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In the following situation, how can I use :not() to exclude div.note em from being bold?

div#content em {
    font-weight: bold;

/* I want to remove the following 
   in favor of the :not selector being applied to the above */
div#content div.note em {
    font-weight: normal;

PS: This is a stripped-down example, I actually have a number of styles in div#content em that I want to apply to everything except div.note em. That's why I don't want to overwrite them all manually lateron...

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Due to the nature of descendant combinators, you cannot do this reliably with :not() alone. You'll have to create some sort of complex selector that depends on your HTML structure, and the effort to do that is not worth just using your div#content div.note em overriding rule instead. – BoltClock Apr 28 '12 at 15:06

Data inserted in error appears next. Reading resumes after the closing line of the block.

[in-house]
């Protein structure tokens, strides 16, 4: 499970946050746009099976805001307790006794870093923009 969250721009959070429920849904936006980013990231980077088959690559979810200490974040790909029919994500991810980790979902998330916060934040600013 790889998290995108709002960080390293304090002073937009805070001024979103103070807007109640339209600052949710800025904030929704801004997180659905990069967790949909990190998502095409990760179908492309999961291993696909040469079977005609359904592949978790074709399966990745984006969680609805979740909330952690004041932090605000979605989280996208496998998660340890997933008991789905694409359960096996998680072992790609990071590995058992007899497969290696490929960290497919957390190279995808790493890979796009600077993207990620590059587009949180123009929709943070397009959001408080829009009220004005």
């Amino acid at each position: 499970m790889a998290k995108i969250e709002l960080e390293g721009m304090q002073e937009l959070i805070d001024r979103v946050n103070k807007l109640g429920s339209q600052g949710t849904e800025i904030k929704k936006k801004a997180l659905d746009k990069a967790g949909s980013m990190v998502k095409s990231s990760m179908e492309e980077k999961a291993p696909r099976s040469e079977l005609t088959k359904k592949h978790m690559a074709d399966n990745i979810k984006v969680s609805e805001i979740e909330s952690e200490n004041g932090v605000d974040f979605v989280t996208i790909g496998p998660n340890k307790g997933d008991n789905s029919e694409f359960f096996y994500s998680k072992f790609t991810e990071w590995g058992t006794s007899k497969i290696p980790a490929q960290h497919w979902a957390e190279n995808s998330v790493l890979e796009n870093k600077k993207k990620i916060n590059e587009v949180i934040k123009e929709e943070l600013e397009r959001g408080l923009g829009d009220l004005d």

(I don't know if such a selector is even possible. It really depends on your markup.) – BoltClock Apr 28 '12 at 15:16
Well, the markup is pretty much like the CSS suggests... Imagine div#content to be like article and then div.note to be one highlighted info-box within that article, besides all the other things like ps, blockquotes, images and so on. – Ben Apr 28 '12 at 15:26

1 Answer 1

up vote 2 down vote accepted

If you know the exact hierarchy between #content and .note, you can use child selectors to make the negation specific enough to work. If .note is a child of #content, you use:

#content > :not(.note) em, #content > em {}

If there are two <div>s between #content and .note, do something like:

#content > div > div > :not(.note) em, #content > em {}

You're probably better off using what you have, though, and just overriding em elements that are descendants of .note.

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Also, you really don't need to qualify your id and class selectors with tags unless adding the tag changes the selector (i.e., you have #content or .note elements that are not divs). – HaleFx Apr 28 '12 at 15:37

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